Perhaps the answer lies in Bodie’s unique location. The Eastern Sierra Nevadas are one of the most fascinating, diverse areas of the country. A few miles north is the highest peak in the continental States. As the crow lies a few miles away is Death Valley, the lowest point. The area abounds with rich natural resources, gold and silver, Mono Lake with its salt water and tufa, extinct volcanoes and fresh water for a thirsty Southern California. Bodie_old_car (2)

Still, nature jealously guards its treasures. A few years ago a woman dropped her children off for a day of skiing at nearby Mammoth then drove up to visit the ghost town. An infamous Bodie Zephyr blew in a winter storm and trapped her car on the dirt road leading into the park. By the time she was rescued, she’d lost several fingers to frostbite.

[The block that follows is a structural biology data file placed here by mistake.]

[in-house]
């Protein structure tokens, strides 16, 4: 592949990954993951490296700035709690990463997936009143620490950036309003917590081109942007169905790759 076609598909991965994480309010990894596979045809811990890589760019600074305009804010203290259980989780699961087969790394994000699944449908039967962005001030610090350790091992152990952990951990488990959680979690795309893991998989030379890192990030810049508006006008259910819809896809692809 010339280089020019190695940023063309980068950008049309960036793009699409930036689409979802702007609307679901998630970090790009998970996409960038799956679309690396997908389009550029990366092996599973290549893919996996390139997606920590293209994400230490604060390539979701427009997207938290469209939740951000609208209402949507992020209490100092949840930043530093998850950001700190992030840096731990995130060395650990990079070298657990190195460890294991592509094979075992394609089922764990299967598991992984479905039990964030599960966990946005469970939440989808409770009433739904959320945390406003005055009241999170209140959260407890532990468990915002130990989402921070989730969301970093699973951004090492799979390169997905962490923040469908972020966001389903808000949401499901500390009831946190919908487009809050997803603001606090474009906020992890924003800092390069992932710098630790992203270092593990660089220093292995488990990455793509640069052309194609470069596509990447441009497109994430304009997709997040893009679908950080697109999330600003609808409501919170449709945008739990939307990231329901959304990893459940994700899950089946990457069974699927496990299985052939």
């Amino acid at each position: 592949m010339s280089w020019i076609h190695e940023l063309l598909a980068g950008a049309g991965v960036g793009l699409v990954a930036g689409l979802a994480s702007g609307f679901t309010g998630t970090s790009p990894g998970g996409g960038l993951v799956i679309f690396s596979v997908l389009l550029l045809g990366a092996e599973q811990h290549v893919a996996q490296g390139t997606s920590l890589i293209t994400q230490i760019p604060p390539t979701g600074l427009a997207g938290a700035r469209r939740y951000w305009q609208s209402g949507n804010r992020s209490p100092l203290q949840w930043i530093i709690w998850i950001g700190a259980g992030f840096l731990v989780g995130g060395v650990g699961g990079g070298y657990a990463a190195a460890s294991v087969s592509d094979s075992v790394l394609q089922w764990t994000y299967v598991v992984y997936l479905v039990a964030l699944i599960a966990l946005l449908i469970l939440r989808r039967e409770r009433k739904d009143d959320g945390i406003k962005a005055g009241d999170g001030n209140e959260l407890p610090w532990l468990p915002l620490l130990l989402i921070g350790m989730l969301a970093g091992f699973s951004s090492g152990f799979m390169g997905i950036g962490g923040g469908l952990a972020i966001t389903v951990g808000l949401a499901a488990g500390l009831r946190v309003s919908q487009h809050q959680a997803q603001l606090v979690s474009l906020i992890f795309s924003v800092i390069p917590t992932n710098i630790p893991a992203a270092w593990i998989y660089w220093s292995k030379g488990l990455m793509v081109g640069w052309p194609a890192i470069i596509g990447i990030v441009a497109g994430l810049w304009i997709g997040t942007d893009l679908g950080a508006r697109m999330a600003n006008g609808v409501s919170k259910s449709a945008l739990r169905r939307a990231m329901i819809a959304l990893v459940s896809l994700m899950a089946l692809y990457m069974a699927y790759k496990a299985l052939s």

The wild country that created theses riches doesn’t give up its treasures without a fight. In the end, nature won and Bodie was forgotten, barely even mentioned in the history books.

TenderTrust

Blurb: (click on cover to purchase)

Alex Marsden dragged Penny Layton out of the gutter and promised her a happy-ever-after-love with a house and a white-picket fence. But the Civil War changed their paths. Separated twice by circumstances beyond their control, Penny learned to survive on her own, but lost hope.  

Five years later when Alex miraculously returns to her, Penny doesn’t believe in happy endings or miracles. Will Alex’s faith and love be strong enough to drag Penny out of the gutter one more time?

Bio: